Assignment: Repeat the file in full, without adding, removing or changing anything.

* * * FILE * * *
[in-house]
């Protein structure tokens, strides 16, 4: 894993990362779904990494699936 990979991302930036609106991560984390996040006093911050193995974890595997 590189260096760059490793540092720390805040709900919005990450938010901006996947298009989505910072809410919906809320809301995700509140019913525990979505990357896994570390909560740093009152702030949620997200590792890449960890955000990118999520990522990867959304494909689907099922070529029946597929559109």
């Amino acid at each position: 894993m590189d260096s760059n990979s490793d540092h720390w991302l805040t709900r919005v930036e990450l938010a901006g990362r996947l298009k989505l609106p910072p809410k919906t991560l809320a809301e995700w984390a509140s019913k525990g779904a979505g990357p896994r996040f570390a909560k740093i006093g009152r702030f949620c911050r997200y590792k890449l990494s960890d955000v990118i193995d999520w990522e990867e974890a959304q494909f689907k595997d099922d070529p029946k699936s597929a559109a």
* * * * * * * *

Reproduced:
[in-house]
């Protein structure tokens, strides 16, 4: 894993990362779904990494699936 990979991302930036609106991560984390996040006093911050193995974890595997 590189260096760059490793540092720390805040709900919005990450938010901006996947298009989505910072809410919906809320809301995700509140019913525990979505990357896994570390909560740093009152702030949620997200590792890449960890955000990118999520990522990867959304494909689907099922070529029946597929559109």
């Amino acid at each position: 894993m590189d260096s760059n990979s490793d540092h720390w991302l805040t709900r919005v930036e990450l938010a901006g990362r996947l298009k989505l609106p910072p809410k919906t991560l809320a809301e995700w984390a509140s019913k525990g779904a979505g990357p896994r996040f570390a909560k740093i006093g009152r702030f949620c911050r997200y590792k890449l990494s960890d955000v990118i193995d999520w990522e990867e974890a959304q494909f689907k595997d099922d070529p029946k699936s597929a559109a």